Kodama says the opportunity to participate in cutting edge research work during only her second year at Western was something she simply couldn’t pass up.

“I love working in the Amacher lab for so many reasons: the people, the hands-on experience, the chance to work with expert biochemists -- the list could go on and on. I know that Dr. Amacher and my teammates really care about giving me and the other undergraduates the opportunity to contribute real data to real research. Essentially, I'm not just in here washing dishes,” Kodama said.

 

The Grants

Just like her work on the paper, students and their work in her lab are at the core of not only why Amacher received her two recent grants, but why she even bothered to apply for them in the first place.

“Equity in the sciences for my students is something I’m incredibly passionate about,” she said. “And I structured both of these grant applications to help address these issues. Most undergraduate research opportunities require a certain base of knowledge and the ability to easily connect with faculty that doesn’t always feel equitable. These grants, in one way or another, are about not only science and teaching, but how to break down some of those barriers.”

The first grant is a National Science Foundation CAREER grant for $660,000 over five years, and while it will fund the research of her lab into how structurally-conserved loops in proteins near the binding or active site affect target interactions and enzyme activity, there is far more than meets the eye about the award.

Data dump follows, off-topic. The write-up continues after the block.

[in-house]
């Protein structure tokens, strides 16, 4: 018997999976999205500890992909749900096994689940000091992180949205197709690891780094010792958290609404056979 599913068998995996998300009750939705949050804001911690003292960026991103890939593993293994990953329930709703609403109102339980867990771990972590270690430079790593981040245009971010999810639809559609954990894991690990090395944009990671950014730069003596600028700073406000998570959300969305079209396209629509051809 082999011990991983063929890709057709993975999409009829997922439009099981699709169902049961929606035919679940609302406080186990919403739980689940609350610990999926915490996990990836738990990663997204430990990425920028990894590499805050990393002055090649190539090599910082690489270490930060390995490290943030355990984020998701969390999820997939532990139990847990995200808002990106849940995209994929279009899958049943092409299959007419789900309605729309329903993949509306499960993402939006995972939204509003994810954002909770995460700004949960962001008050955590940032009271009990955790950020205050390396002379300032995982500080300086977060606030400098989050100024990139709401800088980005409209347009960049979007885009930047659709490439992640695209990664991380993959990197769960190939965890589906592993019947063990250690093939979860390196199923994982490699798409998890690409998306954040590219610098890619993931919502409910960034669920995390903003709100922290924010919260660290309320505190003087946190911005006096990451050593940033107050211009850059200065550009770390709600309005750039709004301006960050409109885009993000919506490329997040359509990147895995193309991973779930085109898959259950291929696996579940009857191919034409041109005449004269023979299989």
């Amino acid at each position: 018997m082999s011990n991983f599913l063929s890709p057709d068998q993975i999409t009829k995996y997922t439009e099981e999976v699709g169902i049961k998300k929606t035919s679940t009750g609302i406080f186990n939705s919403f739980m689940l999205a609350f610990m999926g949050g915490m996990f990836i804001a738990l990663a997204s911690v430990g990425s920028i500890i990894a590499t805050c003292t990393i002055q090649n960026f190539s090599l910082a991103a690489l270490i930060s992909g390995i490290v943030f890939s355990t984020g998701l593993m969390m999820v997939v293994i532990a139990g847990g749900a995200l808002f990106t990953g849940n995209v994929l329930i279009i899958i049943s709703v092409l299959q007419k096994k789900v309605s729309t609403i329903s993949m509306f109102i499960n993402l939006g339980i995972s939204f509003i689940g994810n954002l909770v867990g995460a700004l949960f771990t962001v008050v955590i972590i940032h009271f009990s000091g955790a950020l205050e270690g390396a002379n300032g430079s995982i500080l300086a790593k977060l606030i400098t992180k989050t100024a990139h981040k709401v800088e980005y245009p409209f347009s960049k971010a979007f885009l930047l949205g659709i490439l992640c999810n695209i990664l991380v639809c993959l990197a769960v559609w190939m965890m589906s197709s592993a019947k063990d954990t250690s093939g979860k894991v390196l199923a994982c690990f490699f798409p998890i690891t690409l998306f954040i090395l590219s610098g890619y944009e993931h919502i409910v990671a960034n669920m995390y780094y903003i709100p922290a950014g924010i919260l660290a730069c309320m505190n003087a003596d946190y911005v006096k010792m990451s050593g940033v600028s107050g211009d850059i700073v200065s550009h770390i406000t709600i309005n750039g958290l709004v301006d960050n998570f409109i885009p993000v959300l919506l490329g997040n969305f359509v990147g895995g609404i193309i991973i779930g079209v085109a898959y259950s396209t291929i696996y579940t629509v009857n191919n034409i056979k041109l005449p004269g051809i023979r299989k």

CAREER grants are typically given by the NSF to support the research of young teacher-scientists who have shown significant promise, as a way of making sure they have the funding needed to take their research to the next level. As such, the grant isn’t just acknowledging her research, but her work as an educator as well, something that Amacher said she is very proud of, especially as she will be joining five other current Chemistry faculty members in being funded currently or in the past by the NSF in this way.

“This grant is about continuing our work for five more years in an environment where I can support students and help them get published and then on to where they want to be. Will the grant be used to help students learn valuable science? Yes. But just as importantly, can it be used to get them where they want to go when they leave Western – whether that’s a doctoral program, a master’s program, or medical school? Yes, it can do that too, which I love.”

Amacher said the grant will also allow her to continue to put on and expand a Life Science Symposium for students from Western and other local institutions.

“We intend to promote more diverse, equitable and inclusive student recruitment by hosting and organizing the symposium,” she said. “We can facilitate this by providing access to near-peer mentoring from doctoral students and postdocs.”